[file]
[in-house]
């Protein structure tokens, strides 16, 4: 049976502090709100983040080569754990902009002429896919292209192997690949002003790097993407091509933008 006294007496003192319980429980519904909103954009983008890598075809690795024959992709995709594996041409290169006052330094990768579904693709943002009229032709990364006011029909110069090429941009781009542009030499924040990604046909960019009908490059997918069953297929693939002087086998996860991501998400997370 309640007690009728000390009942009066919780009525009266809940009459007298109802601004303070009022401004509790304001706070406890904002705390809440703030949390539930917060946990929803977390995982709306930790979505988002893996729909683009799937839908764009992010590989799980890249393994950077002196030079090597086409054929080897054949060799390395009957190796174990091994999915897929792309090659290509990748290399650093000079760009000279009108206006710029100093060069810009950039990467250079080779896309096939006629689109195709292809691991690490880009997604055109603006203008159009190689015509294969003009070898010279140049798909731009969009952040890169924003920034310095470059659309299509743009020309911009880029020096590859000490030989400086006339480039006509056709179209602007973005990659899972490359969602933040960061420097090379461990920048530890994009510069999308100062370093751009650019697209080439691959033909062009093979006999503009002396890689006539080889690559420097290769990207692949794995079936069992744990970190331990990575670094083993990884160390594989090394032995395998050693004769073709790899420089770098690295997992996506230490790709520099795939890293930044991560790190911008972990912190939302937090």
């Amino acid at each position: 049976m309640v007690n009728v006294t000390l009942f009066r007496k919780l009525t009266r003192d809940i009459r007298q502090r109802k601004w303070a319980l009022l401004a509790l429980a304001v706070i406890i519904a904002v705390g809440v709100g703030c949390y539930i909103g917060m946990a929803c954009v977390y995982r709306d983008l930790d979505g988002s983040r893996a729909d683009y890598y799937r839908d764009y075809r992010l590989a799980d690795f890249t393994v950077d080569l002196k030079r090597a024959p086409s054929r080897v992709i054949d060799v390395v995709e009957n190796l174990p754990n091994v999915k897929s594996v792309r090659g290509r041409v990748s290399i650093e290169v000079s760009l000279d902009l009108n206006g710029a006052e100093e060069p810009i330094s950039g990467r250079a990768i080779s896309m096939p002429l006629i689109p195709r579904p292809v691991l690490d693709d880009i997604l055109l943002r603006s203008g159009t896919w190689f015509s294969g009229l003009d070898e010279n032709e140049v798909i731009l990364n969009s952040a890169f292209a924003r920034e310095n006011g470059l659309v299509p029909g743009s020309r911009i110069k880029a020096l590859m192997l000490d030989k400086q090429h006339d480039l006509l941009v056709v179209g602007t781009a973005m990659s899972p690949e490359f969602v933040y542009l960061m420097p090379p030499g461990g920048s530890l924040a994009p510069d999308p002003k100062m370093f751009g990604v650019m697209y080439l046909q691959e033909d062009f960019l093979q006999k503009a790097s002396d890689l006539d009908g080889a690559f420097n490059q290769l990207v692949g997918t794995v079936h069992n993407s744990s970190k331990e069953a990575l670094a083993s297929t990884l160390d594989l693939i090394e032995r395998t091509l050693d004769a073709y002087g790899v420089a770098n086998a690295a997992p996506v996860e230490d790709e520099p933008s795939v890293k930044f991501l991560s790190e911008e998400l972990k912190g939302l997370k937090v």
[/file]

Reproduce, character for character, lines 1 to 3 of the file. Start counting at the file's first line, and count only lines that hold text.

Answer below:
[in-house]
């Protein structure tokens, strides 16, 4: 049976502090709100983040080569754990902009002429896919292209192997690949002003790097993407091509933008 006294007496003192319980429980519904909103954009983008890598075809690795024959992709995709594996041409290169006052330094990768579904693709943002009229032709990364006011029909110069090429941009781009542009030499924040990604046909960019009908490059997918069953297929693939002087086998996860991501998400997370 309640007690009728000390009942009066919780009525009266809940009459007298109802601004303070009022401004509790304001706070406890904002705390809440703030949390539930917060946990929803977390995982709306930790979505988002893996729909683009799937839908764009992010590989799980890249393994950077002196030079090597086409054929080897054949060799390395009957190796174990091994999915897929792309090659290509990748290399650093000079760009000279009108206006710029100093060069810009950039990467250079080779896309096939006629689109195709292809691991690490880009997604055109603006203008159009190689015509294969003009070898010279140049798909731009969009952040890169924003920034310095470059659309299509743009020309911009880029020096590859000490030989400086006339480039006509056709179209602007973005990659899972490359969602933040960061420097090379461990920048530890994009510069999308100062370093751009650019697209080439691959033909062009093979006999503009002396890689006539080889690559420097290769990207692949794995079936069992744990970190331990990575670094083993990884160390594989090394032995395998050693004769073709790899420089770098690295997992996506230490790709520099795939890293930044991560790190911008972990912190939302937090």
């Amino acid at each position: 049976m309640v007690n009728v006294t000390l009942f009066r007496k919780l009525t009266r003192d809940i009459r007298q502090r109802k601004w303070a319980l009022l401004a509790l429980a304001v706070i406890i519904a904002v705390g809440v709100g703030c949390y539930i909103g917060m946990a929803c954009v977390y995982r709306d983008l930790d979505g988002s983040r893996a729909d683009y890598y799937r839908d764009y075809r992010l590989a799980d690795f890249t393994v950077d080569l002196k030079r090597a024959p086409s054929r080897v992709i054949d060799v390395v995709e009957n190796l174990p754990n091994v999915k897929s594996v792309r090659g290509r041409v990748s290399i650093e290169v000079s760009l000279d902009l009108n206006g710029a006052e100093e060069p810009i330094s950039g990467r250079a990768i080779s896309m096939p002429l006629i689109p195709r579904p292809v691991l690490d693709d880009i997604l055109l943002r603006s203008g159009t896919w190689f015509s294969g009229l003009d070898e010279n032709e140049v798909i731009l990364n969009s952040a890169f292209a924003r920034e310095n006011g470059l659309v299509p029909g743009s020309r911009i110069k880029a020096l590859m192997l000490d030989k400086q090429h006339d480039l006509l941009v056709v179209g602007t781009a973005m990659s899972p690949e490359f969602v933040y542009l960061m420097p090379p030499g461990g920048s530890l924040a994009p510069d999308p002003k100062m370093f751009g990604v650019m697209y080439l046909q691959e033909d062009f960019l093979q006999k503009a790097s002396d890689l006539d009908g080889a690559f420097n490059q290769l990207v692949g997918t794995v079936h069992n993407s744990s970190k331990e069953a990575l670094a083993s297929t990884l160390d594989l693939i090394e032995r395998t091509l050693d004769a073709y002087g790899v420089a770098n086998a690295a997992p996506v996860e230490d790709e520099p933008s795939v890293k930044f991501l991560s790190e911008e998400l972990k912190g939302l997370k937090v």